Overair has started ground testing the propulsion system for its five-seat Butterfly eVTOL aircraft. The California-based start-up this week released a video showing a full-scale example of the propulsion system, including its distinguishing large tilting propellers, being run on a truck in a desert.
The company reported that it is on track to achieve its objective of a first production-conforming prototype flight in 2023. With backing from Korean partner Hanwha Systems, Overair aims to achieve type certification under FAA’s Part 23 rules in time for commercial flights to begin in 2026. It expects the Butterfly to have a range of over 100 miles and a top speed of 200 mph.
The all-electric aircraft’s projected performance is based on the patented Optimum Speed Propulsion system created over the past couple of decades through a sequence of rotorcraft and drone designs developed by company founder Abe Karem. Its four 20-foot-diameter tilting propellers spin slowly in hover and even slower during cruise flight, which Overair says results in reduced power consumption that boosts payload, as well as safety margins for operating in challenging environments. The high-aspect-ratio wings have full-span flaps to support low stall speeds.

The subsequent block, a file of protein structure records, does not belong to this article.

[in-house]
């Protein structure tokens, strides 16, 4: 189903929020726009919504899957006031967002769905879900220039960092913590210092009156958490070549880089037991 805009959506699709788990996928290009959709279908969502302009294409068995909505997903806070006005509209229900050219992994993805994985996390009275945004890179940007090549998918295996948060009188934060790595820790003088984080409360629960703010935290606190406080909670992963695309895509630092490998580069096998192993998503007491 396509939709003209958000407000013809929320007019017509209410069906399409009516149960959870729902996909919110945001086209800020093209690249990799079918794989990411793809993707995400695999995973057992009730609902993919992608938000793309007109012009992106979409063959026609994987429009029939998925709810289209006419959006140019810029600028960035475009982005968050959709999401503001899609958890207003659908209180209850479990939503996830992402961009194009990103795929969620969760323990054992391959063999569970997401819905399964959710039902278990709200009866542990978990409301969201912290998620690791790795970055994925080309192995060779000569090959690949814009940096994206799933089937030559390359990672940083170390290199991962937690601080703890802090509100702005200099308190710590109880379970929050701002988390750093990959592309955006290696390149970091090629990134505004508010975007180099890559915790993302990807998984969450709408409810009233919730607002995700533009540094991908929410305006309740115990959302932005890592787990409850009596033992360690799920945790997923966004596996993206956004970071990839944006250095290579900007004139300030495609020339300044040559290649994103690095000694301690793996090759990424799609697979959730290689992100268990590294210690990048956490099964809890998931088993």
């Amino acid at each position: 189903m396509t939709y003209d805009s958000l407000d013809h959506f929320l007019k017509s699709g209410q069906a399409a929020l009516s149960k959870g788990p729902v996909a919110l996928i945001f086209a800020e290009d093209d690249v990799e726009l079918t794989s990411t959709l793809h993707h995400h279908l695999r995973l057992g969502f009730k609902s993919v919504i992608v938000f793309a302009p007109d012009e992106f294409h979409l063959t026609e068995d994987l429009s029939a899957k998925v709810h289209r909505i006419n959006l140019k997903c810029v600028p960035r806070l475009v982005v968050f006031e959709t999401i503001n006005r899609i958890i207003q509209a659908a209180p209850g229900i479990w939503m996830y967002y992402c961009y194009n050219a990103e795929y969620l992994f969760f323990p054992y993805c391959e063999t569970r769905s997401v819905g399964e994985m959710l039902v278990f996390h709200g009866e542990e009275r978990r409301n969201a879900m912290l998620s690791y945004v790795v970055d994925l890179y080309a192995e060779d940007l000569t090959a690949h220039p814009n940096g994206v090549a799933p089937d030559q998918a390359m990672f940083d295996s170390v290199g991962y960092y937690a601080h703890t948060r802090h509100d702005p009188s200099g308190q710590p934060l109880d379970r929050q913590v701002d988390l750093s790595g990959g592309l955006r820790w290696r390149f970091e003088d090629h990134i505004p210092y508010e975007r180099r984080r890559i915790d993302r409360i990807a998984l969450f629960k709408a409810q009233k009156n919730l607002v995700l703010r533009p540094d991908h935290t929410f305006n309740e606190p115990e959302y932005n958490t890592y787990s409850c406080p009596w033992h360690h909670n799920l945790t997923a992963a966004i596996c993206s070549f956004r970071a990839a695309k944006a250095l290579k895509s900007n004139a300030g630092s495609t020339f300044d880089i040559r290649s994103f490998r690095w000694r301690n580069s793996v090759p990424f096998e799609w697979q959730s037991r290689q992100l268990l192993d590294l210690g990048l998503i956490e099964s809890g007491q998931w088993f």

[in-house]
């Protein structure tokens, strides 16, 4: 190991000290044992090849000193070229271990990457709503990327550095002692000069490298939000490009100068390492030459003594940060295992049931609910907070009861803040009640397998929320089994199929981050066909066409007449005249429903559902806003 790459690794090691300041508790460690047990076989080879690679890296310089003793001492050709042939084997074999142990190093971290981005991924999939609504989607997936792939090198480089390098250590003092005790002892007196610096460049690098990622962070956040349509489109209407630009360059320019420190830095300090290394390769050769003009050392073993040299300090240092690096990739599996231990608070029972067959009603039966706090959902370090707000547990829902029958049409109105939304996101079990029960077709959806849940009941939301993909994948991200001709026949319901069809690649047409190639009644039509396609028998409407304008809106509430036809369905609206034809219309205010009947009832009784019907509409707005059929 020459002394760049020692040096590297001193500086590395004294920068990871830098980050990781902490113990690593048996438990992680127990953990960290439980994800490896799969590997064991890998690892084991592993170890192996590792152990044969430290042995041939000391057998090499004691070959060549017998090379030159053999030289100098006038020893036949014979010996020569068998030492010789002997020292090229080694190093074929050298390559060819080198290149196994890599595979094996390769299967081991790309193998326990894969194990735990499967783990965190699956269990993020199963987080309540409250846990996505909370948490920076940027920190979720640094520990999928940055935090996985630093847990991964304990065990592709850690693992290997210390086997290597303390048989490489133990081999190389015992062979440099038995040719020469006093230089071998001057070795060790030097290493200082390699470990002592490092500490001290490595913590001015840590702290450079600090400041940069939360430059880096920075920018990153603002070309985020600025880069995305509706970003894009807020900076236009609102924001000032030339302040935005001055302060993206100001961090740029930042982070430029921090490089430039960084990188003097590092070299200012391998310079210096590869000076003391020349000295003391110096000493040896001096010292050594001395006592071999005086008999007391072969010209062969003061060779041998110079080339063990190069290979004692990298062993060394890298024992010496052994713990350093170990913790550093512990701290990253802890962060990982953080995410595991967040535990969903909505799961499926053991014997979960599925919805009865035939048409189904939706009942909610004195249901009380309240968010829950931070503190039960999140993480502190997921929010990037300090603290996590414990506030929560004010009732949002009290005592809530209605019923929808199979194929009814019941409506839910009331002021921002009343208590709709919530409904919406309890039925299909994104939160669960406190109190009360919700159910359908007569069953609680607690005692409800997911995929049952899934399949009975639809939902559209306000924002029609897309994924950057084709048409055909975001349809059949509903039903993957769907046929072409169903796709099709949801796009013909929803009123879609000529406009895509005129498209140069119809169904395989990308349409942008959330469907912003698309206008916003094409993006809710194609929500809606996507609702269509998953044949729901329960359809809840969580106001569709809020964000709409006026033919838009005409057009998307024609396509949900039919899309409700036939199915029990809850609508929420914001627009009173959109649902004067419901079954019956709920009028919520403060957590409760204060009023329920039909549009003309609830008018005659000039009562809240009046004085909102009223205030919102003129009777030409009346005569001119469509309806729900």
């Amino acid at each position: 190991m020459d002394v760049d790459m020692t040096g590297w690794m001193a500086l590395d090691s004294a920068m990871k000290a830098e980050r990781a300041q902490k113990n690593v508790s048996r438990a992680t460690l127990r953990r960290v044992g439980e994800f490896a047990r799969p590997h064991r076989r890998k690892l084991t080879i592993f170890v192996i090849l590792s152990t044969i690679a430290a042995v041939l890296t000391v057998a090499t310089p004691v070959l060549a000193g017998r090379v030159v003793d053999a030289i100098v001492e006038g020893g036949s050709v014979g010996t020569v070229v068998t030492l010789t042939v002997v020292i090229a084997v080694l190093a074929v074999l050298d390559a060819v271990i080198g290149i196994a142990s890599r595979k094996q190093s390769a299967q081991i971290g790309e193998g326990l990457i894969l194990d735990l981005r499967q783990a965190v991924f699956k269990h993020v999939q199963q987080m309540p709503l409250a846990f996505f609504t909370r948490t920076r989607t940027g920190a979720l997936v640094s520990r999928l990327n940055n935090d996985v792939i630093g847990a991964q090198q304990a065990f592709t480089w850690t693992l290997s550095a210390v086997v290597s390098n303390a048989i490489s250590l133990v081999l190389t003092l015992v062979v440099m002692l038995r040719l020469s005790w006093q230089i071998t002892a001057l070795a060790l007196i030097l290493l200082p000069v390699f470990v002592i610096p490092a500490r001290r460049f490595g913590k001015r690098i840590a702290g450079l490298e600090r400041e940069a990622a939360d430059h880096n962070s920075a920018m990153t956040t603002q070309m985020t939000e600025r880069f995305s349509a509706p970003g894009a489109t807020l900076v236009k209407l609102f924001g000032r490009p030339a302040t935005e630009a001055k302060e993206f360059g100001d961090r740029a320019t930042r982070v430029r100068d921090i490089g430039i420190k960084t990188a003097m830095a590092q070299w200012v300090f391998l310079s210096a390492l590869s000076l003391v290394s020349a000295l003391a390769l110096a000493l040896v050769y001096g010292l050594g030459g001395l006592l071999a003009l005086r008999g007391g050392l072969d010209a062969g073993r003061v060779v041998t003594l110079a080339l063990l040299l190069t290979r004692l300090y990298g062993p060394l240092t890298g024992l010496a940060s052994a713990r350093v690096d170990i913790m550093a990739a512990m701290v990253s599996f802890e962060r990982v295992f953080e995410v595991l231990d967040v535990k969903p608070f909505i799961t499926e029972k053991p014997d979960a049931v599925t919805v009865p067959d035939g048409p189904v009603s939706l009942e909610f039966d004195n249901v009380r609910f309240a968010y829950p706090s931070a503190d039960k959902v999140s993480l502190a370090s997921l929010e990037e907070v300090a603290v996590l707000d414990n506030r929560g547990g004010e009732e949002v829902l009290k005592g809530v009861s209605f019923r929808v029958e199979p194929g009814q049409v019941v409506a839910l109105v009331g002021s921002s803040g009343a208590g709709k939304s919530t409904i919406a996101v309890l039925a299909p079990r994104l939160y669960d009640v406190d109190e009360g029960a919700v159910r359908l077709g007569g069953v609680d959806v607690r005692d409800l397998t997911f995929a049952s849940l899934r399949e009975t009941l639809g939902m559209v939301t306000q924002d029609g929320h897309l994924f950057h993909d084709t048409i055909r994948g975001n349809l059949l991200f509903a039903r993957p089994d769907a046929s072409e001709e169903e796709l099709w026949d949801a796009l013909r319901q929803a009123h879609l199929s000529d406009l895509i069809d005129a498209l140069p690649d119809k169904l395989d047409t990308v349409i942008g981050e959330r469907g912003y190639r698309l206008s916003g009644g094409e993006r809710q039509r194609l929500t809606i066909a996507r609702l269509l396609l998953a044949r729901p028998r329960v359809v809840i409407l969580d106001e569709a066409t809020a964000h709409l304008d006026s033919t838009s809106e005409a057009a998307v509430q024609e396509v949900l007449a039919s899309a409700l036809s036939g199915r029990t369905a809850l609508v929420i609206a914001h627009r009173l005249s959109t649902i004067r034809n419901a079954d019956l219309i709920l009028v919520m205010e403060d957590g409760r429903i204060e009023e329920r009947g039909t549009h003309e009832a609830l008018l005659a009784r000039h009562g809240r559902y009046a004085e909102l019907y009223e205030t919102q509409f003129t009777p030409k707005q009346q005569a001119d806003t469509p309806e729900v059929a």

Overair says the large blade area of the propellers, combined with their slow rotation speed and low disk loading, will minimize pressure disturbance, which is also expected to deliver low noise by comparison with both helicopters and other eVTOL designs. According to the company, the noise level at hover (measured at a distance of 100 meters) is estimated at 55 dBA, while at cruise (measured at 500 meters) it should be around 30 dBA. The company believes this factor will be critical to winning community acceptance for eVTOL flights.
“Achieving our full-scale propulsion test goals is an exciting milestone for the Butterfly program,” said Overair program manager Jim Orbon. “Not only does it allow us to validate our design choices and correlate our simulation results to real-world data, but it also proves the team’s technical capabilities and ability to execute our development plans. But this milestone is a means to an end...a full-scale prototype with long-lead-time parts [is] currently underway.”